An on-track clash between the pair under the safety car acted as the first sign of a needle in their title fight, with relations remaining fairly cordial to this point.

Vettel was deemed to be responsible for dangerous driving, receiving a penalty, while Hamilton was forced into an unplanned second stop when his headrest came loose, ruling both title contenders out of contention for victory.

All of this allowed Daniel Ricciardo to battle his way from 10th place on the grid to take Red Bull’s first win of the season, leading Mercedes’ Valtteri Bottas and F1 rookie Lance Stroll, who took Williams’ first podium in over a year in just his eighth grand prix start.

Hamilton managed to make a clean getaway from pole position to retain his lead ahead Mercedes teammate Valtteri Bottas and Ferrari’s Kimi Raikkonen, only for contact between the two to leave both cars with damage. In Bottas’ case, a new front wing was required, leaving him to limp back to the pits and fall a lap down.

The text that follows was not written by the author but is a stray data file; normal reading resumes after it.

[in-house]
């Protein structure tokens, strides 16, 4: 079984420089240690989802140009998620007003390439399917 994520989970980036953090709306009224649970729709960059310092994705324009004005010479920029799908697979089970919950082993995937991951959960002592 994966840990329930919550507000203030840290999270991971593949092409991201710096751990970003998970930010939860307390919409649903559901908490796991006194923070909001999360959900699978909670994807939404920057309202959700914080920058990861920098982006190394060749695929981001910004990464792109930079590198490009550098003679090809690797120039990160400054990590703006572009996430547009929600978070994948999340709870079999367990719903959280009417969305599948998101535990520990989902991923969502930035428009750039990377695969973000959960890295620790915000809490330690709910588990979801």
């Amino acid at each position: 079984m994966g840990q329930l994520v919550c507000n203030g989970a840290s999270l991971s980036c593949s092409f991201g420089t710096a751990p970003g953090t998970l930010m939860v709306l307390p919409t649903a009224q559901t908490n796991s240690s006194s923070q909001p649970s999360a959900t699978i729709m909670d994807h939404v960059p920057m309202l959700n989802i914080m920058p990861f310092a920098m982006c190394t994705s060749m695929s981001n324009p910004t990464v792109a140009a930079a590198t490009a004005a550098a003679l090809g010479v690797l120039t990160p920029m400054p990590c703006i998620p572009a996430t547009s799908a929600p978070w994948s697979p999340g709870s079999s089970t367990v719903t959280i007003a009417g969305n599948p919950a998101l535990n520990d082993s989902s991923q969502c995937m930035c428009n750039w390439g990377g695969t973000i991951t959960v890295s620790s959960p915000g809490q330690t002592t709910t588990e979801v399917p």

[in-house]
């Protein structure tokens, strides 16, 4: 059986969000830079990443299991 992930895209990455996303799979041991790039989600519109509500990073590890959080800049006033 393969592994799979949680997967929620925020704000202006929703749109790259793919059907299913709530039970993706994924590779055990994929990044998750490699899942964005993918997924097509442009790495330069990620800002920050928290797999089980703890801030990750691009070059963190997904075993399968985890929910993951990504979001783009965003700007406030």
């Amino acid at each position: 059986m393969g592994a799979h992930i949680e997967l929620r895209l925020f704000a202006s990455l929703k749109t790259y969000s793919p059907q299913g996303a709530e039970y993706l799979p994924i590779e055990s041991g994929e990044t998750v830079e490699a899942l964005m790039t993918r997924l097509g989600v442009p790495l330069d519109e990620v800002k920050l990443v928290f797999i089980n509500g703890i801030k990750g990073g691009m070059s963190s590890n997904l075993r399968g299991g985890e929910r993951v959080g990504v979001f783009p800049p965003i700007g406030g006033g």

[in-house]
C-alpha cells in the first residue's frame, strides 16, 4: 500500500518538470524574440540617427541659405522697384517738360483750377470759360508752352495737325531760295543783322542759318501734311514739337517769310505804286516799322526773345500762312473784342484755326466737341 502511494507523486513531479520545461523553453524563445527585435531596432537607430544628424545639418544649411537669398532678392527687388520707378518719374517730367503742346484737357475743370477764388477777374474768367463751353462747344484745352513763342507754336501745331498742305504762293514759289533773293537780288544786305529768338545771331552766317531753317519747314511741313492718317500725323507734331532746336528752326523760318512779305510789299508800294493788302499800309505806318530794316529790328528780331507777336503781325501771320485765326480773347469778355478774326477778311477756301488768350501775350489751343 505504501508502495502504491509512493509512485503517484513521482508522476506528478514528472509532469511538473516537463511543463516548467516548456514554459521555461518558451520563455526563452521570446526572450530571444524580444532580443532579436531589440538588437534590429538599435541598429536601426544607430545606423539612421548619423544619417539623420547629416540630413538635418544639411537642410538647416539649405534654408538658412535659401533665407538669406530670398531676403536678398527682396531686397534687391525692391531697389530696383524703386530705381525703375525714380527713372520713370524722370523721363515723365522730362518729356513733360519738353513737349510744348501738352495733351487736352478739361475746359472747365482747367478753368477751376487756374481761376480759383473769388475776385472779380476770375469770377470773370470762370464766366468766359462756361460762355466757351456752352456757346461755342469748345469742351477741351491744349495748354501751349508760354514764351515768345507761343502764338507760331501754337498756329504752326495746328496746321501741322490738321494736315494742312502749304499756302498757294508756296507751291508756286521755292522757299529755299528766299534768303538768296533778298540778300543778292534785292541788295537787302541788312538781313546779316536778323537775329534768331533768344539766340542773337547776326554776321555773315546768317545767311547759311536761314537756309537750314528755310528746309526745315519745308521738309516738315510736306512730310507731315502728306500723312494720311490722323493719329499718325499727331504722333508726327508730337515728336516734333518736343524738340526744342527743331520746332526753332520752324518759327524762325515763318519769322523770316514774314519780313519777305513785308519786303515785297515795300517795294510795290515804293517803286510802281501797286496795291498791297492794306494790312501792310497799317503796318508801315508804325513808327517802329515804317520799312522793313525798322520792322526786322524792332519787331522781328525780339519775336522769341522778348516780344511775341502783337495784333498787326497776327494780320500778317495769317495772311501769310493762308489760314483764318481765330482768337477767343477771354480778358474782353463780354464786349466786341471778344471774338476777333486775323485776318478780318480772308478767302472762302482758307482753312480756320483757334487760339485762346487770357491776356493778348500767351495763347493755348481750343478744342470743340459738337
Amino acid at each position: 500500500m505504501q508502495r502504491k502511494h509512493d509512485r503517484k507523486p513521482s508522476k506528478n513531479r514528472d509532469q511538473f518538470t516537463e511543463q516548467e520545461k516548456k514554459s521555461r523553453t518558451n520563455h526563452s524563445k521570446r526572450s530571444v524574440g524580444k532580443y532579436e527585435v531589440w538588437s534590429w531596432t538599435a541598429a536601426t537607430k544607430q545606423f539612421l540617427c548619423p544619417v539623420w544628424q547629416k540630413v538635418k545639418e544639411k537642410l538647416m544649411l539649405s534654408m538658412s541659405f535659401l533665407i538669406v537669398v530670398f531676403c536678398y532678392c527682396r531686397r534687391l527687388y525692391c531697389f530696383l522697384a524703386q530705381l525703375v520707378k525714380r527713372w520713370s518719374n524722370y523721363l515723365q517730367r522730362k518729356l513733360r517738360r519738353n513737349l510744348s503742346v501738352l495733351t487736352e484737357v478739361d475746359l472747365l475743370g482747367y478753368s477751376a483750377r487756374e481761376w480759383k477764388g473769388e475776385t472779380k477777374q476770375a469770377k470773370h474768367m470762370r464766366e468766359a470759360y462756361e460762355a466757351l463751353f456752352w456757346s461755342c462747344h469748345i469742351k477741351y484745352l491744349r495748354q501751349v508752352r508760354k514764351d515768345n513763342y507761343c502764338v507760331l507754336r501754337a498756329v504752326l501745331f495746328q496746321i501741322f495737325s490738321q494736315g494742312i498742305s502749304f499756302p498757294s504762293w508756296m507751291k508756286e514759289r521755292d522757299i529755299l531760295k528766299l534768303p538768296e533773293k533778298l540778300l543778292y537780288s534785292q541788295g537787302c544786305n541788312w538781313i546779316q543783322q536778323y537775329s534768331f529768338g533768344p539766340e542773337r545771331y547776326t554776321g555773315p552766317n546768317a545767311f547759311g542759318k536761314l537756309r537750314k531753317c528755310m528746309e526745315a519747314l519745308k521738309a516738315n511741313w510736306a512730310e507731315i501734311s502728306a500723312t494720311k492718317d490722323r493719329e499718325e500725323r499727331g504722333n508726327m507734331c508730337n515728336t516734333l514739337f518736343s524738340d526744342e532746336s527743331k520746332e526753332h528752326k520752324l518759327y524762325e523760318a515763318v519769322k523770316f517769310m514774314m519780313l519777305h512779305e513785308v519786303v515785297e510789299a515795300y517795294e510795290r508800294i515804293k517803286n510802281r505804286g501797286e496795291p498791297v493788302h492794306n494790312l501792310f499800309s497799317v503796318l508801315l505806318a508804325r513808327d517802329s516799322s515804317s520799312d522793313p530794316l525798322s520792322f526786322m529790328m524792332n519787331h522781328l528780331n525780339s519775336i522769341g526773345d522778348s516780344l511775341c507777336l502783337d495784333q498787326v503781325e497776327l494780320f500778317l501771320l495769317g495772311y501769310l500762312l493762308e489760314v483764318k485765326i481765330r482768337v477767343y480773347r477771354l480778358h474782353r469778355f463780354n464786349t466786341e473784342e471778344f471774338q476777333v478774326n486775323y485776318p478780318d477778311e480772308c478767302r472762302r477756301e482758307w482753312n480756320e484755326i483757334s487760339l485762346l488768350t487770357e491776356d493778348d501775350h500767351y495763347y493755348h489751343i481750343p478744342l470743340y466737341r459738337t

The incident allowed Sebastian Vettel to gain two places and run second behind Hamilton, with Sergio Perez moving up to third for Force India ahead of Max Verstappen and Raikkonen down in fifth, the Finn left unamused by Bottas’ move at Turn 2.

Hamilton wasted little time in beginning to push at the front, quickly opening up a three-second gap ahead of Vettel, forcing the Ferrari man to respond to stop the gap from growing further.

In the battle behind, Perez was left fighting hard to keep Verstappen back with some bold defensive moves, only to soon be relieved of the pressure when the Red Bull driver suffered an engine problem, causing him to slow and drop all the way to eighth.